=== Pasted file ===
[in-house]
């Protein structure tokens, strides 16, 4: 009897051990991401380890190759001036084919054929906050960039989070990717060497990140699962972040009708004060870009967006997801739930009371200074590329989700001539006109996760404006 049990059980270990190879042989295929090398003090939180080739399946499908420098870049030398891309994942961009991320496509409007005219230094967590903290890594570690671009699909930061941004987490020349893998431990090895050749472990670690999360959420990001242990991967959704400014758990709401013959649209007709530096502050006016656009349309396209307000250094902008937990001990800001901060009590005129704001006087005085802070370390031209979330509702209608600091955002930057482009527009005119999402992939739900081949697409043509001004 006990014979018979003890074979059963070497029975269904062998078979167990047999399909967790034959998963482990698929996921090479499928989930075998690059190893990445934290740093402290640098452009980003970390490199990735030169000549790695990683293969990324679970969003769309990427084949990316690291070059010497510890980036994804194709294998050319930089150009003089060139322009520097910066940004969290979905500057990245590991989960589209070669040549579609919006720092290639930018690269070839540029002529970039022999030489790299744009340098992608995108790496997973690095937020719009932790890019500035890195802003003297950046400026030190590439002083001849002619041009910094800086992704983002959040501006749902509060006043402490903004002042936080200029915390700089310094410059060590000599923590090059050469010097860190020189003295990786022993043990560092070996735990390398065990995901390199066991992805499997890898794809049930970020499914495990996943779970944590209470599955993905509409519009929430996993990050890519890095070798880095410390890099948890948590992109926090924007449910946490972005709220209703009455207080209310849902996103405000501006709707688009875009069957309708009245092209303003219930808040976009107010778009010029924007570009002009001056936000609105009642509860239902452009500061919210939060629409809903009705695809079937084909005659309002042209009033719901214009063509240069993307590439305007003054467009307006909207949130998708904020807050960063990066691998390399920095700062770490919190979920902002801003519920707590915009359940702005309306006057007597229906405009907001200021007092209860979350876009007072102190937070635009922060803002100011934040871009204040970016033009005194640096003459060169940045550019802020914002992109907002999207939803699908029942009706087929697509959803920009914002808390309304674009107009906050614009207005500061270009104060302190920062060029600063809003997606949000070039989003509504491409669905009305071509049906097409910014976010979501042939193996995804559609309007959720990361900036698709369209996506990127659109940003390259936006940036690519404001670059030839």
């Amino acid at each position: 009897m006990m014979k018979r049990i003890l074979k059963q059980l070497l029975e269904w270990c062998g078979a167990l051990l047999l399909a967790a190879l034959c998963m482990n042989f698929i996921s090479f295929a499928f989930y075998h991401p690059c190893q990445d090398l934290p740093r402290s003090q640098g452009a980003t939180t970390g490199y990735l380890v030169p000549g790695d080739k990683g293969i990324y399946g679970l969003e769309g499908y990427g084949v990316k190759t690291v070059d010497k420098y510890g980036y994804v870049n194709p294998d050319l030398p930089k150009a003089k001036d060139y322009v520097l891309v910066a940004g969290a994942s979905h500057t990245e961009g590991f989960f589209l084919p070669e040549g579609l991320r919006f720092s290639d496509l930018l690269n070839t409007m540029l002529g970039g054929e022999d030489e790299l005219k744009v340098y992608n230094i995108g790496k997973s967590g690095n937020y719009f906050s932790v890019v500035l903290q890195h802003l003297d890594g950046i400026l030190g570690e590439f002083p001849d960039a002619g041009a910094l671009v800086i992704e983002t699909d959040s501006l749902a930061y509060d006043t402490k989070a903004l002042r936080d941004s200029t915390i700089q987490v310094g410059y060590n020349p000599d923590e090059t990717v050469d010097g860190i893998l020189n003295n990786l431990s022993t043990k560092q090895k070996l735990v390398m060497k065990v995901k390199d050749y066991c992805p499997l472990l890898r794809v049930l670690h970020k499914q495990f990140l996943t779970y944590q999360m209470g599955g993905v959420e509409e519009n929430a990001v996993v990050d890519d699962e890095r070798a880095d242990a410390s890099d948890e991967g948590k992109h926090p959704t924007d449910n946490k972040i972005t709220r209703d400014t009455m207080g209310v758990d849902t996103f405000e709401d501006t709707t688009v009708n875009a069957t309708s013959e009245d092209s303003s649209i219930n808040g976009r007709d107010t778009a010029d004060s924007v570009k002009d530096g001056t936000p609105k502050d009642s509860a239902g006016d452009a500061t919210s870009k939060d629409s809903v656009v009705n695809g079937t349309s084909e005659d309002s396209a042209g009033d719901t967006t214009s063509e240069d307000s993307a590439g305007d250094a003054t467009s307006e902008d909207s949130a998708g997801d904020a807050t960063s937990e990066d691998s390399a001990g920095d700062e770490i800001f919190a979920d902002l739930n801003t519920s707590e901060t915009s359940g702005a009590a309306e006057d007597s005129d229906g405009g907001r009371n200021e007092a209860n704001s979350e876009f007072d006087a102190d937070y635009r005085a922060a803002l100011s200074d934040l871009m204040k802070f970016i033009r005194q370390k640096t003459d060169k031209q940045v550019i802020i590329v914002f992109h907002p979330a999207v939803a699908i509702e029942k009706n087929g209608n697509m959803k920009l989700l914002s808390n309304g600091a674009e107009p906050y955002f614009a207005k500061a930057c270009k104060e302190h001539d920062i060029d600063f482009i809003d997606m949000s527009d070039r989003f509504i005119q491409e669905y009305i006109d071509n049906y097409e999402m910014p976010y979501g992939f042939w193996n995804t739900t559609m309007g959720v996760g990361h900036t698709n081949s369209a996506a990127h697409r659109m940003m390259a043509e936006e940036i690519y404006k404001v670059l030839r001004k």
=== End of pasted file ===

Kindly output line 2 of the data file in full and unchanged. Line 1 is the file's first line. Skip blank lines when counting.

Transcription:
């Protein structure tokens, strides 16, 4: 009897051990991401380890190759001036084919054929906050960039989070990717060497990140699962972040009708004060870009967006997801739930009371200074590329989700001539006109996760404006 049990059980270990190879042989295929090398003090939180080739399946499908420098870049030398891309994942961009991320496509409007005219230094967590903290890594570690671009699909930061941004987490020349893998431990090895050749472990670690999360959420990001242990991967959704400014758990709401013959649209007709530096502050006016656009349309396209307000250094902008937990001990800001901060009590005129704001006087005085802070370390031209979330509702209608600091955002930057482009527009005119999402992939739900081949697409043509001004 006990014979018979003890074979059963070497029975269904062998078979167990047999399909967790034959998963482990698929996921090479499928989930075998690059190893990445934290740093402290640098452009980003970390490199990735030169000549790695990683293969990324679970969003769309990427084949990316690291070059010497510890980036994804194709294998050319930089150009003089060139322009520097910066940004969290979905500057990245590991989960589209070669040549579609919006720092290639930018690269070839540029002529970039022999030489790299744009340098992608995108790496997973690095937020719009932790890019500035890195802003003297950046400026030190590439002083001849002619041009910094800086992704983002959040501006749902509060006043402490903004002042936080200029915390700089310094410059060590000599923590090059050469010097860190020189003295990786022993043990560092070996735990390398065990995901390199066991992805499997890898794809049930970020499914495990996943779970944590209470599955993905509409519009929430996993990050890519890095070798880095410390890099948890948590992109926090924007449910946490972005709220209703009455207080209310849902996103405000501006709707688009875009069957309708009245092209303003219930808040976009107010778009010029924007570009002009001056936000609105009642509860239902452009500061919210939060629409809903009705695809079937084909005659309002042209009033719901214009063509240069993307590439305007003054467009307006909207949130998708904020807050960063990066691998390399920095700062770490919190979920902002801003519920707590915009359940702005309306006057007597229906405009907001200021007092209860979350876009007072102190937070635009922060803002100011934040871009204040970016033009005194640096003459060169940045550019802020914002992109907002999207939803699908029942009706087929697509959803920009914002808390309304674009107009906050614009207005500061270009104060302190920062060029600063809003997606949000070039989003509504491409669905009305071509049906097409910014976010979501042939193996995804559609309007959720990361900036698709369209996506990127659109940003390259936006940036690519404001670059030839």